Digital Trash turned into Cash
Informal City Dialogues is engaging six cities around the world in conversations to imagine a more inclusive and resilient future. Here's a round-up of this week's highlights:
A young performer fits multiple acts into the space of one red light. Video by Bahador Alast /Next City
Manuel Vigo describes the circus of activity that flocks to the streets during rush hour in Lima, exploring the challenges and opportunities of street performers who compete for and secure the bulk of their income performing in the middle of traffic jams around the city.
Jolly Jeeps Transform a Food Desert Into Snack-Attack Heaven by Purple Romero
Jolly Jeeps –Metro Manila’s version of food trucks –are an intergenerational business and have been around for decades even though city governments have been trying to get rid of them. They are popular with officer workers in the central business districts like Makati and Ortigas, so popular that lately the cities have had to rethink their bans. “Instead, jolly jeeps in Makati became licensed, regulated and subject to inspections, and now operate in the gray area between formal and informal. They’ve also, by law, become stationary kiosks – no more following the crowd.” Purple Romero profiles Joselito Bartolome who has been managing his jolly jeep for eight years. It’s paid for his son’s college tuition. He has two more kids to send to school, the jeep is their college fund.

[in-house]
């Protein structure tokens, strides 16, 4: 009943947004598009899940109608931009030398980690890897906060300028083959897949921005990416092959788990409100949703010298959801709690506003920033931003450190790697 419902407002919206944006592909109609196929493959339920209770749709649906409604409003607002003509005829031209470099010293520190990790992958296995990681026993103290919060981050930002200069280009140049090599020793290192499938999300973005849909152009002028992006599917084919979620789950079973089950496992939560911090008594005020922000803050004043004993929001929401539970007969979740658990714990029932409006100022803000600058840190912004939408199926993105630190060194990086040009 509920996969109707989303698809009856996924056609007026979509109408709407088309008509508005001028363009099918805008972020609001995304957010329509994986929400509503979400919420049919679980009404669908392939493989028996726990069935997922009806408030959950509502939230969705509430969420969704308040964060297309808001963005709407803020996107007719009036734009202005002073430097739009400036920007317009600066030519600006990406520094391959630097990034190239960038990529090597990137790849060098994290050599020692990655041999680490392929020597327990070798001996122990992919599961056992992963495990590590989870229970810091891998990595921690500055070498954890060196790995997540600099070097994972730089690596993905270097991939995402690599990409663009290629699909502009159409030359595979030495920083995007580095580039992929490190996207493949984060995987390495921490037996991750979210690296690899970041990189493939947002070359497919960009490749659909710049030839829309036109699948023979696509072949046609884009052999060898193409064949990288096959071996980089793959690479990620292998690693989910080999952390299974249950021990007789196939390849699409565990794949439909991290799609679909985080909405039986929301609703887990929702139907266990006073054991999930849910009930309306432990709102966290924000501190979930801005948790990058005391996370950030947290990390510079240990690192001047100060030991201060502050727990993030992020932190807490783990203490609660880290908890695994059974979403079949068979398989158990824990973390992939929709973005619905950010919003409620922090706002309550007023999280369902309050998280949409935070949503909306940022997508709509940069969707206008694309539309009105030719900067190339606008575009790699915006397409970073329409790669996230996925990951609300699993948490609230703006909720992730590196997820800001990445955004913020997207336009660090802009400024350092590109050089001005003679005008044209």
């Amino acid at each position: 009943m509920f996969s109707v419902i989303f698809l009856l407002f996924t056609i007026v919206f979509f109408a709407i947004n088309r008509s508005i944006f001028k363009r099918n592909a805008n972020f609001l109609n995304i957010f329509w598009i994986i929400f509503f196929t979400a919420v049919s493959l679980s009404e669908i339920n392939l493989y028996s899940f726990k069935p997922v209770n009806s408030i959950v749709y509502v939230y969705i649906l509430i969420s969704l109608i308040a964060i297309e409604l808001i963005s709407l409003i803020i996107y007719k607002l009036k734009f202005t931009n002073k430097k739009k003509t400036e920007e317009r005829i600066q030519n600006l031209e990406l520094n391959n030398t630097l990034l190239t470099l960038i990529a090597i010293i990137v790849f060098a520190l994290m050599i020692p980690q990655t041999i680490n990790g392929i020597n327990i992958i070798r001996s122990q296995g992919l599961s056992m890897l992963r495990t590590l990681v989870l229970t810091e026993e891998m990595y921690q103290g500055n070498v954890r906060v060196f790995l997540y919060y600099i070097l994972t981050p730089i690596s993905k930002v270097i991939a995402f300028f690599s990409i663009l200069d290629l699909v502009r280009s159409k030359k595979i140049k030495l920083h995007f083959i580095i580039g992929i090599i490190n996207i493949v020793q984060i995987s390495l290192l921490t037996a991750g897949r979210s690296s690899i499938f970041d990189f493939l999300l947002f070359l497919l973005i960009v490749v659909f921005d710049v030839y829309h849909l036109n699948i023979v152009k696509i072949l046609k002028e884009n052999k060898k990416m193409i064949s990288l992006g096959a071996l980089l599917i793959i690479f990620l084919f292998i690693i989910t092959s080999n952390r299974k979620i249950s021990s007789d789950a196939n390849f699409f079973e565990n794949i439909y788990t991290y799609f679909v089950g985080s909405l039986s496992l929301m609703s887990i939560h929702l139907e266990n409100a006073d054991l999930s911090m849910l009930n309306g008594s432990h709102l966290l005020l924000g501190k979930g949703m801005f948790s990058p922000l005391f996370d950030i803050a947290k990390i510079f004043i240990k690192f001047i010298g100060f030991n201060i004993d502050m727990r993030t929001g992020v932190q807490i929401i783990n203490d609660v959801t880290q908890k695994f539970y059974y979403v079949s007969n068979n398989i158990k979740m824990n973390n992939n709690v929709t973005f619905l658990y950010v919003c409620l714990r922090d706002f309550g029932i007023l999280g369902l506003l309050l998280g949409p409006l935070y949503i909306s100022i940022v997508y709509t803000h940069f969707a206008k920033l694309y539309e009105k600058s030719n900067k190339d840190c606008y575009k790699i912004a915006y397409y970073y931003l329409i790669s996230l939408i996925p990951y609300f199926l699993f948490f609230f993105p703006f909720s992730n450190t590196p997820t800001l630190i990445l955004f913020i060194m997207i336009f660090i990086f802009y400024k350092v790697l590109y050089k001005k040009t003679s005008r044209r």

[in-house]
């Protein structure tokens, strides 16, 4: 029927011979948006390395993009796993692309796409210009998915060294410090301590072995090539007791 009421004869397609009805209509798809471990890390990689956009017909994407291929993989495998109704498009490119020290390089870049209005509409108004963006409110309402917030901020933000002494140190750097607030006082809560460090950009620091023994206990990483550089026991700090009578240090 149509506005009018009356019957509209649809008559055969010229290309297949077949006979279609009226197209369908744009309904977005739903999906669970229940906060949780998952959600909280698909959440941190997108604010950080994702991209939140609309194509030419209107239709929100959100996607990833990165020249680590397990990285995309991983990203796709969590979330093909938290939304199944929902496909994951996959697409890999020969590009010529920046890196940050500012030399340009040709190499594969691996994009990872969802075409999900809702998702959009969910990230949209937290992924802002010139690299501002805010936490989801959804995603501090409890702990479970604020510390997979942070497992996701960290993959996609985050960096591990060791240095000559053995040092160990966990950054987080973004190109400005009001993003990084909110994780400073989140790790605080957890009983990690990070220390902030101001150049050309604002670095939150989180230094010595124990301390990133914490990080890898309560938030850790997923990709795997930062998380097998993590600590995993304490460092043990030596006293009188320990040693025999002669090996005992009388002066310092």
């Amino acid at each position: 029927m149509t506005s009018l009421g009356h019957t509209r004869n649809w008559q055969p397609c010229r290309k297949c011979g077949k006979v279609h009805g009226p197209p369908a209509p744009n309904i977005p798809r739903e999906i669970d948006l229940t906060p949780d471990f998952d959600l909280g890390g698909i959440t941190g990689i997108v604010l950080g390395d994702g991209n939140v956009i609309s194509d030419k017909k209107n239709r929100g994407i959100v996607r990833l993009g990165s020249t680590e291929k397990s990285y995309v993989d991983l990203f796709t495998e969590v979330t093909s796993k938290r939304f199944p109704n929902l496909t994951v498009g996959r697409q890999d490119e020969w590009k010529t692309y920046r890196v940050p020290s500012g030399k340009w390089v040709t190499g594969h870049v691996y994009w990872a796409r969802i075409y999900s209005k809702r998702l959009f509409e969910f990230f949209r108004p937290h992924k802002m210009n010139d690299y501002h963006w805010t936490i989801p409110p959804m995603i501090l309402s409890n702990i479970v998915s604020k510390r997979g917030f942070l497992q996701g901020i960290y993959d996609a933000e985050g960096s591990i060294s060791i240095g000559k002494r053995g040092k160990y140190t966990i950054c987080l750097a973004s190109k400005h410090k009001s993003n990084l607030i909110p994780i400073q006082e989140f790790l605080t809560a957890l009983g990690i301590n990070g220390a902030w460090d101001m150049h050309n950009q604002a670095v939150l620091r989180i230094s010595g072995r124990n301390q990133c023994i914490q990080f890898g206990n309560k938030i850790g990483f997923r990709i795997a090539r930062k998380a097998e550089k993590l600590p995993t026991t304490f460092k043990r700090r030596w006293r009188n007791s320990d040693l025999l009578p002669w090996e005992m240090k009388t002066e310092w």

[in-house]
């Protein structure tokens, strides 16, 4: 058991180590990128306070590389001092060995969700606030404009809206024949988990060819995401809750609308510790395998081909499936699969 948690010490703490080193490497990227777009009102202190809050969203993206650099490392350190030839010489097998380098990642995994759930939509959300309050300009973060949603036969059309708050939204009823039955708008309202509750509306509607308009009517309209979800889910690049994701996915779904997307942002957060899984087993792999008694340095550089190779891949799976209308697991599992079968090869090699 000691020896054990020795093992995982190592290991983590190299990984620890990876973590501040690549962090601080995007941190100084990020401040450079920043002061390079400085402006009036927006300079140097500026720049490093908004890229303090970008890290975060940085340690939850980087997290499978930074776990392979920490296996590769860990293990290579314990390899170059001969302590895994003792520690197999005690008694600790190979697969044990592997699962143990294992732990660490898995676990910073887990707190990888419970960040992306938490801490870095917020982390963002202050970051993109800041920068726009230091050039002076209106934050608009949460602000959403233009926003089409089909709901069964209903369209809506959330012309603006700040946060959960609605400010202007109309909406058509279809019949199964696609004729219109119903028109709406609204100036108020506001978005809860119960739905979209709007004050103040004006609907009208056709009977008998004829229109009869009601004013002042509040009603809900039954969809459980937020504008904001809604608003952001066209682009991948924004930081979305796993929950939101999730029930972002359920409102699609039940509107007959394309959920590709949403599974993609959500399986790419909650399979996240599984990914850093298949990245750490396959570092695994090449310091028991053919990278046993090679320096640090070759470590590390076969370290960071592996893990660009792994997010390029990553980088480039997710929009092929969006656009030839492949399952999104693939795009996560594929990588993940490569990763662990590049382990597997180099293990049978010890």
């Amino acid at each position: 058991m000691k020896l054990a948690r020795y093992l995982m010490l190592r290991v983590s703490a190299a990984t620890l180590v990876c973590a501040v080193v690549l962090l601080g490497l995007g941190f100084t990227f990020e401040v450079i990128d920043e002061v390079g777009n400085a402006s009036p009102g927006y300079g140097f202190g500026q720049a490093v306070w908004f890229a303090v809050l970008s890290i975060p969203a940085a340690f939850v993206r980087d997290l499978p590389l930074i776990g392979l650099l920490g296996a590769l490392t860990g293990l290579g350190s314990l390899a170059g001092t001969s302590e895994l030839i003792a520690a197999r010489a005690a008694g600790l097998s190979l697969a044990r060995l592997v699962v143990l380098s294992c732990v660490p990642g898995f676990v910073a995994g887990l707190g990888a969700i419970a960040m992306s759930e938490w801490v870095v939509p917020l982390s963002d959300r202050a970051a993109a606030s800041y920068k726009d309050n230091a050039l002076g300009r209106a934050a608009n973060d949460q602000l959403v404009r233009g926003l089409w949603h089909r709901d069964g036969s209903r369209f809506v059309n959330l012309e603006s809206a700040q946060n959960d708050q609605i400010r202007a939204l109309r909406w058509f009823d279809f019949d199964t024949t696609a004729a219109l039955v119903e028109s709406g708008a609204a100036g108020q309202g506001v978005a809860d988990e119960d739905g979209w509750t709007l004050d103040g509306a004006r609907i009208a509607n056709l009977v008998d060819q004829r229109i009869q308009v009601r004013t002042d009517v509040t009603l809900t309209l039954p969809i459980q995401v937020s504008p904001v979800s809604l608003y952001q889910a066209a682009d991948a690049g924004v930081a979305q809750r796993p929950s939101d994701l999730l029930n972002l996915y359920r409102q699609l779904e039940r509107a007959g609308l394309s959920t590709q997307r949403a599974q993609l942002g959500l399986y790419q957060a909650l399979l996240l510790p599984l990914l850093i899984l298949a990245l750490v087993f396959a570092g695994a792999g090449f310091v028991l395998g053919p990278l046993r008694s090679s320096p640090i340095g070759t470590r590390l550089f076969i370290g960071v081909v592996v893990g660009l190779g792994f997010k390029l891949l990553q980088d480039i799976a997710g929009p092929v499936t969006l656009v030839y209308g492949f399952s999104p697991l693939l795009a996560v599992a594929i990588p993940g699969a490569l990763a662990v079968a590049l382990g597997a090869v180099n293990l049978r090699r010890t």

Poor road safety is now globally the biggest killer of young people over the age of 10. However, in Kenya, government attempts have twice failed to provide public transportation more reliable than the unregulated fleet of privately owned buses and minivans—matatus—that enable city dwellers to get around cheaply. Sam Sturgis weighs in on the benefits and drawbacks to the governments’ latest attempt to increase road safety by raising the fines matatu drivers pay for safety violations.
Where Your Old Cell Phone Is Turned Into Cash by Sharon Benzoni
Sharon Benzoni continues to write about Old Fadama, this time about the flourishing informal recycling industry that’s profitable yet environmentally toxic. A significant amount of the world’s electronic waste ends up here in Accra, where it forms a pillar of the informal economy. “Furthermore, e-waste is an indicator of Ghana’s many development gains. Rising demand for these products reflects the country’s growing wealth. The government has made technology access and literacy the center of much of its development policy. Secondhand products, an affordable alternative to expensive new imports, give many more people access to information technology.”